Raising Awareness of Sepsis

Thought LeadersDr. Steven SimpsonChief Medical OfficerSepsis Alliance

An interview with Dr. Steven Simpson, MD, discussing the importance of raising awareness of the signs and symptoms of sepsis, and how Sepsis Alliance is helping to reduce the number of deaths caused by sepsis in the USA.

What is sepsis and why is it so dangerous?

The definition of sepsis that was agreed upon a couple of years ago by critical care physicians is that sepsis is life-threatening organ dysfunction caused by a dysregulated host response to infection. There are several parts to this.

Bag of intravenous antibiotics on table topIntravenous antibiotics and fluids save lives in sepsis. Image Credit: Africa Studio / Shutterstock

The simple part is that sepsis must be caused by an infection, or it isn’t sepsis. However, the host response to this infection must also be dysregulated. This means that at certain times in sepsis you have overabundant innate immunity, and at other times your immune system becomes compromised.

We believe that many people who die from sepsis may have started off with this overabundant immune response, but later became immunocompromised, having depleted their immune system, making them unable to fight off the overall condition.

An infection requires an immune response, but, when it becomes uncontrollable, it can lead to organ damage and septic shock. We know this because people who don't respond well to bacteria die with great frequency when they get infected.

One of the things that makes sepsis dangerous is that it's not well recognized by physicians and is not at all recognized by most members of the public who develop sepsis. This is a problem because it means that patient’s often delay coming to medical attention, as they think it's just a cold or the flu when, in fact, their organs are being damaged. The later you show up for care, the more likely it is to be deadly.

Why is it important to raise awareness of the signs and symptoms of sepsis?

It's important because most people are not aware of the signs and symptoms of sepsis. Sepsis Alliance does surveys every year which have two components.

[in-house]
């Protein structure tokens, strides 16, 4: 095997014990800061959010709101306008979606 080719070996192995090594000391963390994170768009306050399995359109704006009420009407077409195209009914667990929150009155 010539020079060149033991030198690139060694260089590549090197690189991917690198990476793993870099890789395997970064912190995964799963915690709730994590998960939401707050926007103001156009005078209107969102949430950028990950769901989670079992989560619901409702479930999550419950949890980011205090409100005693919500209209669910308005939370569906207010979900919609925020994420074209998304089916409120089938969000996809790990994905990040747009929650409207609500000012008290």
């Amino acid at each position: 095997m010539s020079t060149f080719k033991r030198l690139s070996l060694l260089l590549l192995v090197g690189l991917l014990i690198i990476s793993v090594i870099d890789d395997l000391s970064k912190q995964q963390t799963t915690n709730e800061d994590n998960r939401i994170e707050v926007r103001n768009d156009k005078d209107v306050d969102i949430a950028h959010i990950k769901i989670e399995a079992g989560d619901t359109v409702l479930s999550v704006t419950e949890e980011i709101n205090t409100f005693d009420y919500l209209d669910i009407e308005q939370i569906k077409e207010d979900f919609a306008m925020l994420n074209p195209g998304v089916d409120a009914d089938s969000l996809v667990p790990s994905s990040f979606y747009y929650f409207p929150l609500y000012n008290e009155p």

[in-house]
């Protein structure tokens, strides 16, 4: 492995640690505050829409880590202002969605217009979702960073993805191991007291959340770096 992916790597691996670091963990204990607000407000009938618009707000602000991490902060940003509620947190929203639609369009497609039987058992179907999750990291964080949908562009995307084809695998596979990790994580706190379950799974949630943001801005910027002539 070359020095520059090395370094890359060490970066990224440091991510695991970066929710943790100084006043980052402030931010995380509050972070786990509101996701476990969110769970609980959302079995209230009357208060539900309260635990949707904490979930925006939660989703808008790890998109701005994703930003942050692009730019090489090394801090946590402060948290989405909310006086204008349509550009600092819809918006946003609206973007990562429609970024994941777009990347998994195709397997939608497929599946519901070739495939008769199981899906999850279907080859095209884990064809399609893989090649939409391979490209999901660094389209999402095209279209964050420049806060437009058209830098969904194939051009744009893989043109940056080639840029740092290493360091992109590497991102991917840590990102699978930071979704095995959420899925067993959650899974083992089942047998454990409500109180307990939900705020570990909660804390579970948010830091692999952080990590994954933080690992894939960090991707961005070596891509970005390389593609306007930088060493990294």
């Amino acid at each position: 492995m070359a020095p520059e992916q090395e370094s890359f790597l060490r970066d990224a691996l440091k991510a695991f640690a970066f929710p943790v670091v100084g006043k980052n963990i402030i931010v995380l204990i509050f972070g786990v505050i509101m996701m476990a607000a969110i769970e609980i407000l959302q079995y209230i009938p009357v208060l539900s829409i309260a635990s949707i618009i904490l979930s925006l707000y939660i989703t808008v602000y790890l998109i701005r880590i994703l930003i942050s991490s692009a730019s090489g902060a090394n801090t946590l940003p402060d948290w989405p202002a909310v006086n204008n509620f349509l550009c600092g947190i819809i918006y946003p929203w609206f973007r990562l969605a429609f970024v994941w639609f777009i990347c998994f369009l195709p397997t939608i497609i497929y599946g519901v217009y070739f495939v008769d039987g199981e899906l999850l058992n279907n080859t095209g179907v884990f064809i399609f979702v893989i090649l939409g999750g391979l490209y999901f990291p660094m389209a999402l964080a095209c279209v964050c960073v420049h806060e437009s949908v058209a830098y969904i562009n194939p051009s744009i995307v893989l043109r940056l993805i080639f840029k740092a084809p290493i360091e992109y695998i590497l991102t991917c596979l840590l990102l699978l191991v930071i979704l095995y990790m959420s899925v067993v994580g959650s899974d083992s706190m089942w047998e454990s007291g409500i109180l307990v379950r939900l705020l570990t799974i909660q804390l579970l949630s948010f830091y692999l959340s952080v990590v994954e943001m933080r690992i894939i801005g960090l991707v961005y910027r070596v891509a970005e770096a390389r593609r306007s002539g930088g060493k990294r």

One component says, "Have you ever heard this word sepsis before?" – This bit of awareness is going up over time, and now, around 60% of the population have heard the word sepsis.

However, when we push them and say, "Okay, tell us what you know about sepsis. Tell us whether you would know if you had it," it's almost 0%.  As I said before, delays in diagnosis coupled with delays in treatment lead to worsening organ dysfunction, shock, and death.

For example, we know that the sooner you get your antibiotics, the more likely you are to survive. If you have a septic shock, for example, between 7-8% more people will die per hour from the onset of shock to the administration of antibiotics.

Some of my research here at the University of Kansas demonstrated that if you show up to the emergency room with severe sepsis and your antibiotics are delayed, 8% of people per hour will go on to develop shock and 5% per hour will ultimately die.

This relates to patients who don’t show up with shock but show up with an infection and acute organ dysfunction.

It's exceedingly important that people learn to recognize the signs and symptoms of sepsis so that they can call for medical attention as soon as possible.

Microbial growth on agar plate showing causative agent of sepsisMicrobial analysis forms part of the diagnosis in sepsis. Image Credit: BlurryMe / Shutterstock

What should you do if you suspect that someone you know has septicemia?

There are two key parts to this. The first one is to recognize that sepsis is an emergency. If you think somebody is suffering from sepsis, you need to treat it as an emergency, the same way as you would if someone was having a heart attack.

Many people will not think they are sick due to a change in their mental status, so it is imperative that you get them to the emergency room.

The second part is that when you get to the emergency room, tell the doctor you are concerned about sepsis and ask “Could this be sepsis?”.

You must say the words because when you work in an emergency room, people come through the doors with all sorts of signs and symptoms, so putting sepsis at the forefront of the clinician’s mind is important.

What is the “It’s About TIME” initiative?

It's About TIME is a national public awareness campaign sponsored by Sepsis Alliance. We use the acronym, “It's About TIME”, because, frankly, getting treatment and surviving sepsis is about time, but TIME is also an acronym.

TIME stands for Temperature, Infection, Mental decline and Extremely ill.


These are not the only signs and symptoms of sepsis, of course, but these are the most common symptoms that people are able to recognize.